Berry compote 
Place all the compote ingredients in a saucepan and bring to the boil. Simmer for 20 minutes, stirring occasionally to ensure the berries don't catch on the base of the pan. The compote will thicken a little but the consistency you are looking for is not jam. You want to retain as many of the whole berries as possible so that when you cut the cake you will see the berries studded through the layers. Remove the compote from the heat and leave it to cool for a few hours. The compote can be made well in advance of when you want to assemble the cake and kept in the fridge for up to 5 days. 
Preheat oven to 180°C. Grease three 16 cm-diameter cake tins, line with baking paper, then grease paper and dust with flour. Beat butter, sugar and vanilla in an electric mixer fitted with the paddle attachment until pale and fluffy. Add egg, a little at a time and scraping down sides of bowl occasionally, until incorporated.

Meanwhile, combine flour, cornflour, baking powder and salt and sift twice. With mixer on low, add flour mixture in three batches, alternating with milk, until just combined. Turn off mixer, scrape down sides of bowl and the paddle, then beat on high for 2 seconds to aerate batter. Divide batter between tins and smooth tops. Bake for 10 minutes, then reduce temperature to 140°C and bake until centre of cakes spring back when lightly pressed (5-10 minutes). Remove the cakes from the oven and leave to cool completely in the tins.

Mascarpone custard filling
Place all the filling ingredients in the bowl of an electric mixer fitted with the whisk attachment (or use a hand whisk). Whisk for 1-2 minutes or until the creams are stiffly whipped, being careful not to over-whip them.

Remove the pastry cream from the fridge and loosen it first with a spatula then add it to the bowl of whipped cream and whisk on low speed for just 20 seconds - you don't want to whisk the pastry cream for too long after it has been added to the whipped cream as it will destroy the fluffiness of the filling. This filling can be prepared the day before you want to assemble the cake and stored in the fridge.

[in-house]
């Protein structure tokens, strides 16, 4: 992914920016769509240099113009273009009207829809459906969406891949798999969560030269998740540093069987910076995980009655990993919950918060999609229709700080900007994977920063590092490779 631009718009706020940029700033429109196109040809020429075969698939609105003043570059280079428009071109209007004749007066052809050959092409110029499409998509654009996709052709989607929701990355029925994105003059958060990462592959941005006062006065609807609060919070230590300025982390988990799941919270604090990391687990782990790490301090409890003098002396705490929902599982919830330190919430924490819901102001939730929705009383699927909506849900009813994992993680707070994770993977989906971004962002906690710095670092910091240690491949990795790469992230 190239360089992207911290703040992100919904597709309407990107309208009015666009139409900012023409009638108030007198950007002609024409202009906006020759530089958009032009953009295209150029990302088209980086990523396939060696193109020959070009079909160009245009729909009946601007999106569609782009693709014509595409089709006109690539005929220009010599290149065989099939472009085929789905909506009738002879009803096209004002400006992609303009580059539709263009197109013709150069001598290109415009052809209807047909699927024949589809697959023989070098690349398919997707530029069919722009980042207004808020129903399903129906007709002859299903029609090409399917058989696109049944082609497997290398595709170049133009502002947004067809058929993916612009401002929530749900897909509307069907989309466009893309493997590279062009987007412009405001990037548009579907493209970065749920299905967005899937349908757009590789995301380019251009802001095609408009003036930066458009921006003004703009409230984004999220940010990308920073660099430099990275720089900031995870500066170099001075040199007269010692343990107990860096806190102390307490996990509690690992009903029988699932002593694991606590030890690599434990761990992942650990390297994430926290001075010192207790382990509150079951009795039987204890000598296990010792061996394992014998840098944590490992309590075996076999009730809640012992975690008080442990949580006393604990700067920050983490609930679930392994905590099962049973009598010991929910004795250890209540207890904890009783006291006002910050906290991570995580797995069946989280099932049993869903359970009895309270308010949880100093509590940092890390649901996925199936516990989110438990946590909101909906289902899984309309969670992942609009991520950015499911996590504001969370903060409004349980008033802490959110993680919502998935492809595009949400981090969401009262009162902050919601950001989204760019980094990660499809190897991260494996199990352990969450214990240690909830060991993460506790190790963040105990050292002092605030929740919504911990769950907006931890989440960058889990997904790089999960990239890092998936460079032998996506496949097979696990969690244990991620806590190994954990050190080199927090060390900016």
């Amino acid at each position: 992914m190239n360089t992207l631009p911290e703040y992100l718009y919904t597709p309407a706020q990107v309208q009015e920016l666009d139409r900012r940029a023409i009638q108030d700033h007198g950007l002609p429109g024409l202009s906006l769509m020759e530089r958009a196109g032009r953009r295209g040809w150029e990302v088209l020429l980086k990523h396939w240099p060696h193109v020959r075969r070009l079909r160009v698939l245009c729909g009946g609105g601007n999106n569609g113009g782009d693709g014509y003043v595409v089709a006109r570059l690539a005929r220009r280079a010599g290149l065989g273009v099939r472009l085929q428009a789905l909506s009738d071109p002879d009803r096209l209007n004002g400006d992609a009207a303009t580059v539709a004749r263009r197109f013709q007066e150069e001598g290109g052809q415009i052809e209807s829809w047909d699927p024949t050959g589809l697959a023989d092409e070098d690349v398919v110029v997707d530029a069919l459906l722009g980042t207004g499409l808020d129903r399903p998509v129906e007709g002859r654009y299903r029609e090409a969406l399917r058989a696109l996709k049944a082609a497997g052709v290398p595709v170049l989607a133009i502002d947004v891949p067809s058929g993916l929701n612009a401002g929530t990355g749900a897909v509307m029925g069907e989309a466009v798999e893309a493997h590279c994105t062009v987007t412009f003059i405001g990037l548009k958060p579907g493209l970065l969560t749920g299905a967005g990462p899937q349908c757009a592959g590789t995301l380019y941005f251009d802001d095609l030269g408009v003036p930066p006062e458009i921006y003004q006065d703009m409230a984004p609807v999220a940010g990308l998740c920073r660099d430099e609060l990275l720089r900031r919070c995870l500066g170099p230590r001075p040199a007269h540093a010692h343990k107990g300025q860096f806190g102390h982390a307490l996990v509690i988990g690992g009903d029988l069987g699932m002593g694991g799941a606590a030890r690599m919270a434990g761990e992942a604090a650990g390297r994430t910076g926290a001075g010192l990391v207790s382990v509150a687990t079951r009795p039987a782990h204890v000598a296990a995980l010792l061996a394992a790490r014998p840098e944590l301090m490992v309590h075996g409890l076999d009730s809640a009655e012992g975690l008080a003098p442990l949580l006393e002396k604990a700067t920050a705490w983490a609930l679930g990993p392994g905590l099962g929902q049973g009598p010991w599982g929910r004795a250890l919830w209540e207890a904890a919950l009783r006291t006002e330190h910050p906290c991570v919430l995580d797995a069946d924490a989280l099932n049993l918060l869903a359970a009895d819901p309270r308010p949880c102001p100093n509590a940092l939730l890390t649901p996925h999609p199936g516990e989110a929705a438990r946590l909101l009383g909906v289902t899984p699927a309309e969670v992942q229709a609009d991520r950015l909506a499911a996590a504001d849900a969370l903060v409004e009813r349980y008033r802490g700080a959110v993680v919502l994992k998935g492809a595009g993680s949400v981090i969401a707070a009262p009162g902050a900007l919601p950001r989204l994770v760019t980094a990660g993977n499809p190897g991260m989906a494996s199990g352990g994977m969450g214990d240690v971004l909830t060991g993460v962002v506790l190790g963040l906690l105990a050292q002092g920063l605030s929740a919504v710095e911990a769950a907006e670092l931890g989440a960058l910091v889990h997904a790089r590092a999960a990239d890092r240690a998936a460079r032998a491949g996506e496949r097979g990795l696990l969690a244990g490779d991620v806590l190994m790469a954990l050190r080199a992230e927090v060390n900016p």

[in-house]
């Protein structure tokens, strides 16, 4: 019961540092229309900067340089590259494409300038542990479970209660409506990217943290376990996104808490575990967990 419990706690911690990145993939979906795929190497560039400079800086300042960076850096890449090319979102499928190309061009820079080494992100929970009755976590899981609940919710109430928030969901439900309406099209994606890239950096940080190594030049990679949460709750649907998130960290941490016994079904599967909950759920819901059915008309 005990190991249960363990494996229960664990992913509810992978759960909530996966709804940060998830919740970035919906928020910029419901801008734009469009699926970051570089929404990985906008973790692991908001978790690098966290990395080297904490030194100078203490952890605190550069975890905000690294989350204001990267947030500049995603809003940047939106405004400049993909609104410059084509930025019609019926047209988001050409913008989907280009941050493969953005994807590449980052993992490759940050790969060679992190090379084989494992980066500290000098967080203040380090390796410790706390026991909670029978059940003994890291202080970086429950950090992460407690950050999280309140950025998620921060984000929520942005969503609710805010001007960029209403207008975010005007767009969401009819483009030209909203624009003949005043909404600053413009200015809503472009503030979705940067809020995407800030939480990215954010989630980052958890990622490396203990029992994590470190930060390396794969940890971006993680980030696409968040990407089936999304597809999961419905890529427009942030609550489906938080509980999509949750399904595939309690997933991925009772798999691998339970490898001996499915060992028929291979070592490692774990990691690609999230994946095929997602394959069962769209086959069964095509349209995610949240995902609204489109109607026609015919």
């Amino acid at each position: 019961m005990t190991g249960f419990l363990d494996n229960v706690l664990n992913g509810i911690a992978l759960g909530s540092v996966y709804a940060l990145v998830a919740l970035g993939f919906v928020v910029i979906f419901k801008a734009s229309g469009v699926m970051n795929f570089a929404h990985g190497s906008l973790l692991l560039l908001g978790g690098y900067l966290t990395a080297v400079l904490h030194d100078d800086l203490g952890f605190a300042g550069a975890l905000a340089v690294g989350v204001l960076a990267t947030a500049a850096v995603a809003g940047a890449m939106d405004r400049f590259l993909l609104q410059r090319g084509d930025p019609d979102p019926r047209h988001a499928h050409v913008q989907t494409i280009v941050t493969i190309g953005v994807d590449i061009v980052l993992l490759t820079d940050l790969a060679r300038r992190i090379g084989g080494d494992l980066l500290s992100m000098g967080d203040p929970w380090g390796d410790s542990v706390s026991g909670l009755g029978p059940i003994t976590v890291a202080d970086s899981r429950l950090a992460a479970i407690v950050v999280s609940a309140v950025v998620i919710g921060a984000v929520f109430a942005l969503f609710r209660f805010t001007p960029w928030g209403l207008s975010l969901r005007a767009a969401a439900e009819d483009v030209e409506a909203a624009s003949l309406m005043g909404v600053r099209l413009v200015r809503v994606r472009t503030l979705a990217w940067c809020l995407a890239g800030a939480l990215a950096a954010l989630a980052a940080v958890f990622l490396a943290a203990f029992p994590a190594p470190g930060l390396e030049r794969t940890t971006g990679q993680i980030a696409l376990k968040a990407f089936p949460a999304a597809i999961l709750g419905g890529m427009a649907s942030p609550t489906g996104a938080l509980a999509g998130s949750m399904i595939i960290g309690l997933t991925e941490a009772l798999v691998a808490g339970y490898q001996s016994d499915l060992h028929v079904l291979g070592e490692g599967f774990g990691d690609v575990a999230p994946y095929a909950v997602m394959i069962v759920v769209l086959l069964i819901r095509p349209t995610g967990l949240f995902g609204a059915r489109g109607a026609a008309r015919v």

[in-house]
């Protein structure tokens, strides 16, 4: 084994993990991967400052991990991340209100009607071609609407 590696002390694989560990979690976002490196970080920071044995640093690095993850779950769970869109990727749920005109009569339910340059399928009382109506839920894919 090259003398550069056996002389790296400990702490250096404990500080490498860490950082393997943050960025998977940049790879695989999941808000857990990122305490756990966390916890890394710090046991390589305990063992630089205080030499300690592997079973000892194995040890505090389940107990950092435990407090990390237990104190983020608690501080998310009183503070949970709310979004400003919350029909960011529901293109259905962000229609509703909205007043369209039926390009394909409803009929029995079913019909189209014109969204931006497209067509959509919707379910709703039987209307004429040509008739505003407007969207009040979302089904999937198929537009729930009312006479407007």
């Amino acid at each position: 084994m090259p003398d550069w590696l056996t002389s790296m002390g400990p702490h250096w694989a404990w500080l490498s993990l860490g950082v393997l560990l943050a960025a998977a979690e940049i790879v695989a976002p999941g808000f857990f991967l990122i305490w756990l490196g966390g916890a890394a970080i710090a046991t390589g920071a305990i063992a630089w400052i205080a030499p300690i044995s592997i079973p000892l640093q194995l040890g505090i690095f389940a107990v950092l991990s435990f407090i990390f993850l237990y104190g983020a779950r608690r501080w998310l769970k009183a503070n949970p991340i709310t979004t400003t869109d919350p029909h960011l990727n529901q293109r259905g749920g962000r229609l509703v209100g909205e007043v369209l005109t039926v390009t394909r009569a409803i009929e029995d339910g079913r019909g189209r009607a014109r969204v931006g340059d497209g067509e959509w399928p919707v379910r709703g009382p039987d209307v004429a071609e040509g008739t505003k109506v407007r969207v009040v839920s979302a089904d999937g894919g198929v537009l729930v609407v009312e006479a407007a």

To assemble  
Trim off any dark crust from the top of 2 of the cakes. Lay out the cake layers in front of you so that you have two cut layers and one with the crusty top. Check that all your layers are the same thickness and make adjustments by trimming them if necessary.

Spread half the mascarpone custard filling over one of the cut layers and then spoon half the compote over the mascarpone. Place the other cut layer on top and spread with the remaining mascarpone and berry compote, as you did for the first layer. Place the crusty-top layer of cake on top and dust with icing sugar to finish. This cake needs no accompaniment - it is perfect just the way it is!

This was honestly the lightest, fluffiest butter cake I have ever made or eaten. This will be my go-to recipe from now on.

See you all again next week with the first of  the Christmas bakes for Xmas 2021.

Bye for now,